Famine Is Outpacing COVID19 in Deaths Worldwide

Afghanistan, Ethiopia, Haiti, South Sudan, Syria, Yemen -

Famine Is Outpacing COVID19 in Deaths Worldwide

11 people die of hunger each minute and famine-like conditions have increased sixfold worldwide in the last year, according to Oxfam.
In a report titled "The Hunger Virus Multiplies" that the number of people who die from famine is higher than the death toll from COVID19, which kills roughly seven people a minute. More than 155 million people around the world are currently living with food insecurity, which has seen an increase of 20 million from last year. Two-thirds of the people affected live in countries where military conflict has led to instability and crop collapse.
During the COVID19 pandemic, global military spending increased by $51 billion, which is six times more than what the United Nations budget needs to stop world hunger.
The worst hunger hot spots include Afghanistan, Ethiopia, Haiti, South Sudan, Syria, and Yemen all currently consumed by war. Starvation continues to be used as a weapon of war, depriving civilians of food and water and impeding humanitarian relief. People are being denied safety due to unending impunity by states committing relentless war crimes, bombings, and destroying infrastructure, markets, crops, and livestock. At the same time, global warming and the pandemic's economic repercussions have resulted in the highest global food prices since the early 2000s. Tens of millions of people have been pushed into hunger as a result of this surge.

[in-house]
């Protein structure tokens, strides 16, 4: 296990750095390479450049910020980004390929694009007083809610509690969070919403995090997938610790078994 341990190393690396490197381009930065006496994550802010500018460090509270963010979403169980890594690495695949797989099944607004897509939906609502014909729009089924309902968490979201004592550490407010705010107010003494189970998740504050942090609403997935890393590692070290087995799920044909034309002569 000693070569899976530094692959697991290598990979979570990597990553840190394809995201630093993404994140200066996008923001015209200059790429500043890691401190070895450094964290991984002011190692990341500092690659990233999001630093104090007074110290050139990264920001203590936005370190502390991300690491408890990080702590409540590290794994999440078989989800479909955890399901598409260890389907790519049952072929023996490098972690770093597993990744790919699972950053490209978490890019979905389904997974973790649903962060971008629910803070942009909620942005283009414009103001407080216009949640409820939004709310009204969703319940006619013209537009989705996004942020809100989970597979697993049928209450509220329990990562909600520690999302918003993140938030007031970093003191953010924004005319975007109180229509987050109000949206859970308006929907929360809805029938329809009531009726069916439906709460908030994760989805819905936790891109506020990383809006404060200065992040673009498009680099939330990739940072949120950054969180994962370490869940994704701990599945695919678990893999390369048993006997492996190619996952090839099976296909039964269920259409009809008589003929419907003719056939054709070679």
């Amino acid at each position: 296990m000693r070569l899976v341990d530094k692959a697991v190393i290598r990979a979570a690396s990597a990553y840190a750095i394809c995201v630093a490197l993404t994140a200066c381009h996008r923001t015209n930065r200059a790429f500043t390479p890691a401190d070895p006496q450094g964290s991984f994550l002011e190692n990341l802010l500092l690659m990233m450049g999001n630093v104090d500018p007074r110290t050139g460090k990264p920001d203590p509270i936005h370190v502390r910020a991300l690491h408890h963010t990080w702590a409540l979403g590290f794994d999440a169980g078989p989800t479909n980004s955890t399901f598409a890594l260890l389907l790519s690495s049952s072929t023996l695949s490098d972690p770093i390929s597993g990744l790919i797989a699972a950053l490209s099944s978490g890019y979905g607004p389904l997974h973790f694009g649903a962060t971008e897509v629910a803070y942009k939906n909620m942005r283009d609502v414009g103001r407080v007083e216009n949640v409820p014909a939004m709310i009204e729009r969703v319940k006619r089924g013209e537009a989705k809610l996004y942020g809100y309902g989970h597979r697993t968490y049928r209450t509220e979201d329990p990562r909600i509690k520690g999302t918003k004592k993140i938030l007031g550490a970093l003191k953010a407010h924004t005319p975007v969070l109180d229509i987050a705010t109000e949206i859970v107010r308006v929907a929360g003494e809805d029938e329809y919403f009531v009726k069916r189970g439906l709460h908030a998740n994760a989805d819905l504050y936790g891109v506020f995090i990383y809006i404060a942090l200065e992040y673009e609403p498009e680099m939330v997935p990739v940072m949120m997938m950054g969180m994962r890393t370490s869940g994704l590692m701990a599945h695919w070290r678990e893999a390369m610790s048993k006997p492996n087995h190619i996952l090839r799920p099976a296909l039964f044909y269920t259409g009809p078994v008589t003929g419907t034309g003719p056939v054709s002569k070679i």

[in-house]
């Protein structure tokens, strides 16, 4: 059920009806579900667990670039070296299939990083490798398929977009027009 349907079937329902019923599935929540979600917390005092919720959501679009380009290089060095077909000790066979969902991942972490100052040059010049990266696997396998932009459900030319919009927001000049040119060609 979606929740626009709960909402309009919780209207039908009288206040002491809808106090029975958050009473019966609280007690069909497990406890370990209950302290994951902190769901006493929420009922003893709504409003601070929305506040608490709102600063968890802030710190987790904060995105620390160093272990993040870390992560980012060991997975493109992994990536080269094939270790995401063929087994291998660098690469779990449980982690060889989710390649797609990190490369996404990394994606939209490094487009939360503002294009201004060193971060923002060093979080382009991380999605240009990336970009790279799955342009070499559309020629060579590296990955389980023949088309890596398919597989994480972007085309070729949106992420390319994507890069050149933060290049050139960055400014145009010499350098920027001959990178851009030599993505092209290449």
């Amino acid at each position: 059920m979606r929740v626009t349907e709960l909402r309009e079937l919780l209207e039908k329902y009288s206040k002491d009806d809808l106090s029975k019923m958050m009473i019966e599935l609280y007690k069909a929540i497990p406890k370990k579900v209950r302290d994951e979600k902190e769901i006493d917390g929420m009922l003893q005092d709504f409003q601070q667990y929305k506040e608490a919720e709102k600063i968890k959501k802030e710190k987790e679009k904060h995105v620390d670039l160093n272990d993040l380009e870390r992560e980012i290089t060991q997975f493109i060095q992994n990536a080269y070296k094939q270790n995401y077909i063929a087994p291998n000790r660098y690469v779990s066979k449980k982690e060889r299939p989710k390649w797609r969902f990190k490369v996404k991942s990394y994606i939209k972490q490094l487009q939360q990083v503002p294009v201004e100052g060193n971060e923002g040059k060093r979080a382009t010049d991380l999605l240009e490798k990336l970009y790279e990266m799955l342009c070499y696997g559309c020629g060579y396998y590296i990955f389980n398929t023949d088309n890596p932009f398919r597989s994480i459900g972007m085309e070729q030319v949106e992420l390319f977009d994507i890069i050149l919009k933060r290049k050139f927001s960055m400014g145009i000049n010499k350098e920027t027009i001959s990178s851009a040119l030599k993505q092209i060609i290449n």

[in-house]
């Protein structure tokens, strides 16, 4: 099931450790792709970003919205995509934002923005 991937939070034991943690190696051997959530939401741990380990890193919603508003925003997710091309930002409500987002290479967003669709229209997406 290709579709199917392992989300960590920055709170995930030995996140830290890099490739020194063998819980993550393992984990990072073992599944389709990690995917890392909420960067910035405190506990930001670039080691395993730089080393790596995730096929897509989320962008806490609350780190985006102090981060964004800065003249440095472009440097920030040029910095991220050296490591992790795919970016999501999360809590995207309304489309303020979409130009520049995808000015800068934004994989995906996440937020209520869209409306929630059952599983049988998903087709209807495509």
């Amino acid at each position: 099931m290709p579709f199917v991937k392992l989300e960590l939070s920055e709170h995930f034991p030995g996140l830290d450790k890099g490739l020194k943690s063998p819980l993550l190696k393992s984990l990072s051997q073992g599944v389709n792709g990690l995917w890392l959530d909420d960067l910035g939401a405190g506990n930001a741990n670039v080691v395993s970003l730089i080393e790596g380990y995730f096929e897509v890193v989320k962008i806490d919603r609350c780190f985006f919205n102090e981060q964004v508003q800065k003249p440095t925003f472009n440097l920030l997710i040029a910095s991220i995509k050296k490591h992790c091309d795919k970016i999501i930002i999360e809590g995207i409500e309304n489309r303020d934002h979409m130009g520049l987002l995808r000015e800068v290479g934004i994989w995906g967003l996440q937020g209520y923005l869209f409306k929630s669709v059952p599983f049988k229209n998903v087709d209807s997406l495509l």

According to Oxfam America’s President and CEO Abby Maxman, “The statistics are staggering, but we must remember that these figures are made up of individual people facing unimaginable suffering... Today, unrelenting conflict on top of the COVID-19 economic fallout, and a worsening climate crisis, has pushed more than 520,000 people to the brink of starvation... Instead of battling the pandemic, warring parties fought each other, too often landing the last blow to millions already battered by weather disasters and economic shocks.”

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